Stellenbosch University

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Stellenbosch University
Universiteit Stellenbosch
Stellenbosch University Crest.png
Motto(Latin) Pectora roborant cultus recti
Motto in English
A sound education strengthens the spirit
EndowmentZAR 1,483.99 million[1]
Academic staff
Administrative staff
Location, ,
South Africa (SA)

33°55′58″S 18°51′51″E / 33.93278°S 18.86417°E / -33.93278; 18.86417Coordinates: 33°55′58″S 18°51′51″E / 33.93278°S 18.86417°E / -33.93278; 18.86417
Campus2 suburban and 2 urban
AffiliationsAAU, ACU, CHEC, HESA, IAU
Stellenbosch 100 year logo.png

Stellenbosch University (Afrikaans: Universiteit Stellenbosch) is a public research university situated in Stellenbosch, a town in the Western Cape province of South Africa. Stellenbosch is the oldest university in South Africa and the oldest extant university in Sub-Saharan Africa together with the University of Cape Town which received full university status on the same day in 1918.[citation needed] Stellenbosch University (abbreviated as SU) designed and manufactured Africa's first microsatellite, SUNSAT, launched in 1999.[5]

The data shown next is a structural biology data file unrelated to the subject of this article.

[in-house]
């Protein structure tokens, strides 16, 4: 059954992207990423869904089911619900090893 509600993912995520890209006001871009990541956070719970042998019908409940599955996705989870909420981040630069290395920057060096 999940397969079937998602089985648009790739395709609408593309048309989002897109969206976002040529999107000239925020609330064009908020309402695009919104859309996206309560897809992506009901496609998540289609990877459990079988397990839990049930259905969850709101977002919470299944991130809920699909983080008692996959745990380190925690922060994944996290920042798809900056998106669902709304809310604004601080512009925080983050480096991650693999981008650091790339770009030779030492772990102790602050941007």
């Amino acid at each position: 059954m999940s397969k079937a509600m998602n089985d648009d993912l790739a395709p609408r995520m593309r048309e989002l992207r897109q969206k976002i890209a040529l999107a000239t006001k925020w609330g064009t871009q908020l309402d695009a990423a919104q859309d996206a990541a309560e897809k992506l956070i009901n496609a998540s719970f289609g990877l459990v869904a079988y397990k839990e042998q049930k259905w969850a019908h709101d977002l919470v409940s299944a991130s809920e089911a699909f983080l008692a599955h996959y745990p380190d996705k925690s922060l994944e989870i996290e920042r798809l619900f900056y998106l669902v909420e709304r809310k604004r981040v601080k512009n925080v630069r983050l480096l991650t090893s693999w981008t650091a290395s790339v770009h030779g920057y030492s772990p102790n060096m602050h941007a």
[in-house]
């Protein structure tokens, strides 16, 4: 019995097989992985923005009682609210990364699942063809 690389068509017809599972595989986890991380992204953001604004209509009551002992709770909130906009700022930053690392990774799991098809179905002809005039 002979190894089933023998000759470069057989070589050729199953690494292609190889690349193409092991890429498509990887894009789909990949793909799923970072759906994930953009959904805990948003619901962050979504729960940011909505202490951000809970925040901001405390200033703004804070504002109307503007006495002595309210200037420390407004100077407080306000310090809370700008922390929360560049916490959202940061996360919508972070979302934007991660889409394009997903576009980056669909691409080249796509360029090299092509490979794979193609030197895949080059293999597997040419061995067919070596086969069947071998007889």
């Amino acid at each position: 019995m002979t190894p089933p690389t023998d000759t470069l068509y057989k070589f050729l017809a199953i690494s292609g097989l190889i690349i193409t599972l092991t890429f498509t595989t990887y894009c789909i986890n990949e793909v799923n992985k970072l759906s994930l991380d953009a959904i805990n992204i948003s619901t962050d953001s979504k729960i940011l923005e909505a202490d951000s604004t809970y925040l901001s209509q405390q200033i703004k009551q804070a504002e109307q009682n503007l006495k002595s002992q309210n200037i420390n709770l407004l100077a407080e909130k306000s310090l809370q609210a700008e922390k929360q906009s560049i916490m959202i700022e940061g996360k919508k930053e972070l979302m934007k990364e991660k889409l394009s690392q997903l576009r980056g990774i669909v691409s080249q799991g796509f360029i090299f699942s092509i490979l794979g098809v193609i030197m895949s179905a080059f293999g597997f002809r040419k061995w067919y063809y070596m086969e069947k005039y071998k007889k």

Stellenbosch University was the first African university to sign the Berlin Declaration on Open Access to Knowledge in the Sciences and Humanities.[6]

The students of Stellenbosch University are nicknamed "Maties". The term probably arises from the Afrikaans word "tamatie" (meaning tomato, and referring to the maroon sport uniforms and blazer colour).[citation needed] An alternative theory is that the term comes from the Afrikaans colloquialism maat (meaning "buddy" or "mate") originally used diminutively ("maatjie") by the students of the University of Cape Town's precursor, the South African College.[7]


The Ou Hoofgebou (Former Main Administration building, now the Law Faculty) on Stellenbosch University campus
Stellenbosch University Museum